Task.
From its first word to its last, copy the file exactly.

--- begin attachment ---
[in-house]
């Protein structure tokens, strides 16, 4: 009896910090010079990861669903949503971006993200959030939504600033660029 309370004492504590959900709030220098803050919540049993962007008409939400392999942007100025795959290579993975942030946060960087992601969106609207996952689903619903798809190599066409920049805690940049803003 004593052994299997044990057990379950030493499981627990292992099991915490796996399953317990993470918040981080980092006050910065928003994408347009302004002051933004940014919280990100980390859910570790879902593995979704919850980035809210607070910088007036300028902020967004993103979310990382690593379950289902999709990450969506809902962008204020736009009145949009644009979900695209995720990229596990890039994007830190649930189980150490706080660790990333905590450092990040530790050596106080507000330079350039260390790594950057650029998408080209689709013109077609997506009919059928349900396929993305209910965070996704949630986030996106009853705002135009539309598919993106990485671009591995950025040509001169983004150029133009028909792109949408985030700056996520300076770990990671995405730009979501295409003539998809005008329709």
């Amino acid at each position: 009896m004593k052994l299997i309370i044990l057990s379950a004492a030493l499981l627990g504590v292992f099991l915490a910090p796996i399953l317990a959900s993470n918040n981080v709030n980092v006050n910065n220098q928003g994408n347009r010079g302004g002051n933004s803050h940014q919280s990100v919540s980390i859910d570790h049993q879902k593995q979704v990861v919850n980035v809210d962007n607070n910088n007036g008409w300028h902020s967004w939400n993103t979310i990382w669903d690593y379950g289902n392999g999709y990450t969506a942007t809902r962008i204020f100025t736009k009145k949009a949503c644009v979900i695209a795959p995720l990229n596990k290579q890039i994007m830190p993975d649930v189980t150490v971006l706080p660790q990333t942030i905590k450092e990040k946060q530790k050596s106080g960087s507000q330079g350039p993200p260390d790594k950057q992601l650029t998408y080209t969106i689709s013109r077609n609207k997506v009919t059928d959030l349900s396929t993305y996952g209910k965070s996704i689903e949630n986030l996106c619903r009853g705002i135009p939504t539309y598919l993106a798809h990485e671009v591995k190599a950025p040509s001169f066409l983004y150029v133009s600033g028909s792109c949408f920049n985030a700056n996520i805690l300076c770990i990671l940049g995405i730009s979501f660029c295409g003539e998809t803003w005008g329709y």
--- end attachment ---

[in-house]
């Protein structure tokens, strides 16, 4: 009896910090010079990861669903949503971006993200959030939504600033660029 309370004492504590959900709030220098803050919540049993962007008409939400392999942007100025795959290579993975942030946060960087992601969106609207996952689903619903798809190599066409920049805690940049803003 004593052994299997044990057990379950030493499981627990292992099991915490796996399953317990993470918040981080980092006050910065928003994408347009302004002051933004940014919280990100980390859910570790879902593995979704919850980035809210607070910088007036300028902020967004993103979310990382690593379950289902999709990450969506809902962008204020736009009145949009644009979900695209995720990229596990890039994007830190649930189980150490706080660790990333905590450092990040530790050596106080507000330079350039260390790594950057650029998408080209689709013109077609997506009919059928349900396929993305209910965070996704949630986030996106009853705002135009539309598919993106990485671009591995950025040509001169983004150029133009028909792109949408985030700056996520300076770990990671995405730009979501295409003539998809005008329709």
């Amino acid at each position: 009896m004593k052994l299997i309370i044990l057990s379950a004492a030493l499981l627990g504590v292992f099991l915490a910090p796996i399953l317990a959900s993470n918040n981080v709030n980092v006050n910065n220098q928003g994408n347009r010079g302004g002051n933004s803050h940014q919280s990100v919540s980390i859910d570790h049993q879902k593995q979704v990861v919850n980035v809210d962007n607070n910088n007036g008409w300028h902020s967004w939400n993103t979310i990382w669903d690593y379950g289902n392999g999709y990450t969506a942007t809902r962008i204020f100025t736009k009145k949009a949503c644009v979900i695209a795959p995720l990229n596990k290579q890039i994007m830190p993975d649930v189980t150490v971006l706080p660790q990333t942030i905590k450092e990040k946060q530790k050596s106080g960087s507000q330079g350039p993200p260390d790594k950057q992601l650029t998408y080209t969106i689709s013109r077609n609207k997506v009919t059928d959030l349900s396929t993305y996952g209910k965070s996704i689903e949630n986030l996106c619903r009853g705002i135009p939504t539309y598919l993106a798809h990485e671009v591995k190599a950025p040509s001169f066409l983004y150029v133009s600033g028909s792109c949408f920049n985030a700056n996520i805690l300076c770990i990671l940049g995405i730009s979501f660029c295409g003539e998809t803003w005008g329709y």